For the last time, the Bell System is not coming back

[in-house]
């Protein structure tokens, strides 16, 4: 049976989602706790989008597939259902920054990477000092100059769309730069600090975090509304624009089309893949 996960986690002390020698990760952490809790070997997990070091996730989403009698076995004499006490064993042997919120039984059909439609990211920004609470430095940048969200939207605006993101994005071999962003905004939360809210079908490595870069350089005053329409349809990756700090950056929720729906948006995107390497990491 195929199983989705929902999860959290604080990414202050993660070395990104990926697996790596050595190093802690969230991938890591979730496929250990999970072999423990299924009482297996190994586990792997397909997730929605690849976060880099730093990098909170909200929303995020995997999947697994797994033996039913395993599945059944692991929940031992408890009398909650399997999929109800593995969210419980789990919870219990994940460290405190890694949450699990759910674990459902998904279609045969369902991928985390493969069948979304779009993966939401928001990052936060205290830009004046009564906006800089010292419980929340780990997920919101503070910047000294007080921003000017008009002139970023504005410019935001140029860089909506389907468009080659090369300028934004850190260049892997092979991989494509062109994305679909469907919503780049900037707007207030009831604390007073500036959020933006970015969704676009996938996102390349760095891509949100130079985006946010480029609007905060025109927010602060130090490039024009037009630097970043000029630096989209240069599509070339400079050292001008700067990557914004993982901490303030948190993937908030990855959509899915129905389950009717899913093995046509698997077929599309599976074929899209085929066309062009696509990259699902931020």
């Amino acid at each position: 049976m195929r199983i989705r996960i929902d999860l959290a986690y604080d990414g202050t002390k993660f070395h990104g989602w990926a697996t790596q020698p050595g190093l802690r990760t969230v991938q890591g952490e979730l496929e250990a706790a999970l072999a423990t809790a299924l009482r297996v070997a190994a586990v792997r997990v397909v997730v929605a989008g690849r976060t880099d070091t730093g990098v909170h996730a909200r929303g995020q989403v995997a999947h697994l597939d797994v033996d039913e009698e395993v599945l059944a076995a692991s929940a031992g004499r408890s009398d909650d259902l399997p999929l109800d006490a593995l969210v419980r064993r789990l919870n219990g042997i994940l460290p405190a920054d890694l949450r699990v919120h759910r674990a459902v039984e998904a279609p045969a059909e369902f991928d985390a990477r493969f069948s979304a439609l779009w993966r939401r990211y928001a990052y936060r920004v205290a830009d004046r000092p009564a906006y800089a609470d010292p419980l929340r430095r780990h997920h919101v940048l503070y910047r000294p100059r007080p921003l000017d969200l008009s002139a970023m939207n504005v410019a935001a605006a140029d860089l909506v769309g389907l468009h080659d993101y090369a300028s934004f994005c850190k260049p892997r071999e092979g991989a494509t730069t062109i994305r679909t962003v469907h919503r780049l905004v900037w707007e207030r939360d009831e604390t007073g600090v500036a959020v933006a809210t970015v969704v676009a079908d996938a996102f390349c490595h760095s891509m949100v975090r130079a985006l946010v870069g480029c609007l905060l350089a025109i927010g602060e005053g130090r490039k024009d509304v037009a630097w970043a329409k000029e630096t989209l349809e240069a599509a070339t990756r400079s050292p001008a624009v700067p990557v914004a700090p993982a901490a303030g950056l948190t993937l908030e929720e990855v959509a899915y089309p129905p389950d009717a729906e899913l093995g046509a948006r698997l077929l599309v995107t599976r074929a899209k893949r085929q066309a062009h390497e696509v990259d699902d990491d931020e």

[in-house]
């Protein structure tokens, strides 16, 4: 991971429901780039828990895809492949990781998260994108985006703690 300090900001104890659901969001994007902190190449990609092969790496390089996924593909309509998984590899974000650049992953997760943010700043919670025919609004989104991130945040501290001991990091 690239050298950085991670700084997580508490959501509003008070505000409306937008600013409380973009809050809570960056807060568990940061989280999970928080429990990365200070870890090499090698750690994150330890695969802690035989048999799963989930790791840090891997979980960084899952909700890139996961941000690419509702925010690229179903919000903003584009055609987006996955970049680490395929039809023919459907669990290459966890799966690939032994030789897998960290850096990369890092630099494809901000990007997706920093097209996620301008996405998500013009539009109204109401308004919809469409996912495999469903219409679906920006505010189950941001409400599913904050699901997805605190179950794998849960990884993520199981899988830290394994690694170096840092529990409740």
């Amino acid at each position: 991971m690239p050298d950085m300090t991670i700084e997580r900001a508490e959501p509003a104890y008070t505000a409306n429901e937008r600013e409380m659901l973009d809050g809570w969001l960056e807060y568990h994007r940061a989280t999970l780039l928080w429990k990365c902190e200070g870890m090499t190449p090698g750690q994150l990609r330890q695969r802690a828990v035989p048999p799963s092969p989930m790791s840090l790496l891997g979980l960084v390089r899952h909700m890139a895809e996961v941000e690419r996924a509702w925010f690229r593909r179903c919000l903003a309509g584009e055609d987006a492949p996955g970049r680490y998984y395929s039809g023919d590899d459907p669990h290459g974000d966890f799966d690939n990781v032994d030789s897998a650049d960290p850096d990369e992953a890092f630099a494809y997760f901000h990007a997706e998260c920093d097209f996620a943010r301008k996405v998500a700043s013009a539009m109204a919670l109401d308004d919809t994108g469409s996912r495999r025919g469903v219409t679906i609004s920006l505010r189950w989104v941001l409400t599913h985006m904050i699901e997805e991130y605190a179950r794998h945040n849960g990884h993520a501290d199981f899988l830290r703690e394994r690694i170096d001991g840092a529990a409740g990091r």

Consumer activists in Georgia are pressing the state Public Service Commission to block or attach conditions to the pending merger between AT&T and BellSouth. No doubt there's a bit of home team support here–BellSouth is based in Atlanta and is a major Georgia employer. Still, commissions in 18 other states have approved the acquisition without conditions, and we hope Georgia sees it that way, too. Objections can be seen in an op-ed by Jenette Foreman, a steering committee member of Southern Media Justice Coalition, and in an editorial in the Macon (Ga.) Telegraph (fee for use). Both claim the merger means an end to competition and the re-emergence of the old AT&T monopoly that was dismantled in 1984. Opponents forget that at the time of its break-up, AT&T not only monopolized local and long distance phone service, it monopolized the entire supply chain. Aside from an odd component or line card, Western Electric manufactured everything that went into the network. Today's AT&T buys from a wide variety of suppliers, including Georgia's own Scientific-Atlanta (which is part of Cisco Systems, another major vendor to the industry). Scientific-Atlanta employs 7,700 people. As part of a $195-million contract announced last year, Scientific-Atlanta is building the innovative IP set top boxes used with AT&T's IP video service, which the company will likely expand into the BellSouth region after merger is complete. That means more business for Scientific-Atlanta and its suppliers and more video options for Georgia's consumers. As for ending competition, that assertion ignores reality. Cable companies added almost 700,000 voice customers during the second quarter to reach a total telephony customer count of 6.4 million, according to this week's IP Media Monitor (subscription required). Turnabout is fair play, as telephone companies provide video services to some 2 million.